The King became confused. “Are you recanting your plea of rape?”

“No!” she said, emphatically painting an image of shock with her hands. “If I were in my right mind I would never dress so. It is only because my crazed hormones have cursed me to vy for the attention of men! And the only reason my hormones are crazed so is because of the constricting and form-fitting outfit this man wears!” Her voice became hard, and she said slowly. “King, do you not see how tight my attacker’s pantaloons are?”

The entire court turned to look at the pantaloons in question. The attacker shifted uncomfortably on his feet; rarely accustomed to this type of unwanted attention.

After perhaps pausing too long to look at those tight pantaloons, The King spoke. “I know how we will settle this issue. Call my royal dresser. He is most well versed in appropriate clothing of men. He will know the right measurements for a mans suit.”

“Rightly so,” cried the court.

And after a few moments, the royal dresser, clad in pink tulips print leggings and a yellow tunic, sauntered into the courtroom. “You called, your highness?”

“Yes, Georgie, we are in need of your rather daringly expert opinions on men clothing. We need to determine if this mans—” the King paused for a moment, gesturing at the pantaloons again, “—pantaloons are, uhh, tight enough to cause this woman to, uhh, throw herself at him. Of sorts.”

“I see,” said the royal dresser. “Well, I am well aware of the correct fit for men. Let me measure this supposed attacker and I will deem his outfit appropriate or whether it could have thrown this woman into such a tizzy fit.”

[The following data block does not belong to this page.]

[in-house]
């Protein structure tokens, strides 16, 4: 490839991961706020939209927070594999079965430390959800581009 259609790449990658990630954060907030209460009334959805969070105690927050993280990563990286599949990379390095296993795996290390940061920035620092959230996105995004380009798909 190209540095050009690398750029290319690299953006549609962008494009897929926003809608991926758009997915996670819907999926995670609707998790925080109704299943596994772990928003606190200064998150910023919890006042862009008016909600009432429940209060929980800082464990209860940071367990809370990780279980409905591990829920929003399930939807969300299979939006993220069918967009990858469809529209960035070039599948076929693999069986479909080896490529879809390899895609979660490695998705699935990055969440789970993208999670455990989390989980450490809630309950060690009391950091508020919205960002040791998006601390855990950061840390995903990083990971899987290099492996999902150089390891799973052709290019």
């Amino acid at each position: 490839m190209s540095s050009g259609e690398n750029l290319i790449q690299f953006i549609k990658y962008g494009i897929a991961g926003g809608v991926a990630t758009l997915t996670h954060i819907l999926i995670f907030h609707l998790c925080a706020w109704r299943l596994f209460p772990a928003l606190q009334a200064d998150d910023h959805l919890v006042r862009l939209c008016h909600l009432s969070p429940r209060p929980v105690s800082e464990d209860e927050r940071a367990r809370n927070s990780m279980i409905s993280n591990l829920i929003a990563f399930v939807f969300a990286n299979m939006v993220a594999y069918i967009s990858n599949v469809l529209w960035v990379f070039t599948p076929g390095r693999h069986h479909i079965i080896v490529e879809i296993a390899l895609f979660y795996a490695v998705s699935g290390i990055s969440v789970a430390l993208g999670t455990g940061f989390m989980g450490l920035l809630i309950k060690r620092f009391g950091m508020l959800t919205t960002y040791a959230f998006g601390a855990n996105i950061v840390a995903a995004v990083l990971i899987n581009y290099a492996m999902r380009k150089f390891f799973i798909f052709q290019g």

At this, this, absurdity the Jester exclaimed, “King! You can’t be serious in this exercise? Why, this dear fellow, wrongly accused of rape, is dressed in the same suit as me? I surely am not dressed in a tight suit. Please, see reason. This woman has openly admitted she was not raped. That she wanted this transgression. Must we continue to punish an honest man for this woman’s wiles?”

The King looked toward his Jester, then gestured at his royal dresser. “If the Jester compares himself to our attacker, then let us measure the Jester instead, and deem his outfit appropriate.”

The royal dresser walked up to the shocked Jester. The Jester fraoze. He was stuck, for if he refused the measurements, his King would surely dismiss him from his position. So, he stood still while the royal dresser snaked his hands along his chest and legs.

“Are you quite done, yet?” the Jester asked after four minutes had passed. The royal dresser nodded, stood, and turned toward the King.

“It is my humble opinion that this mans suit is much too tight for appropriate fashion.”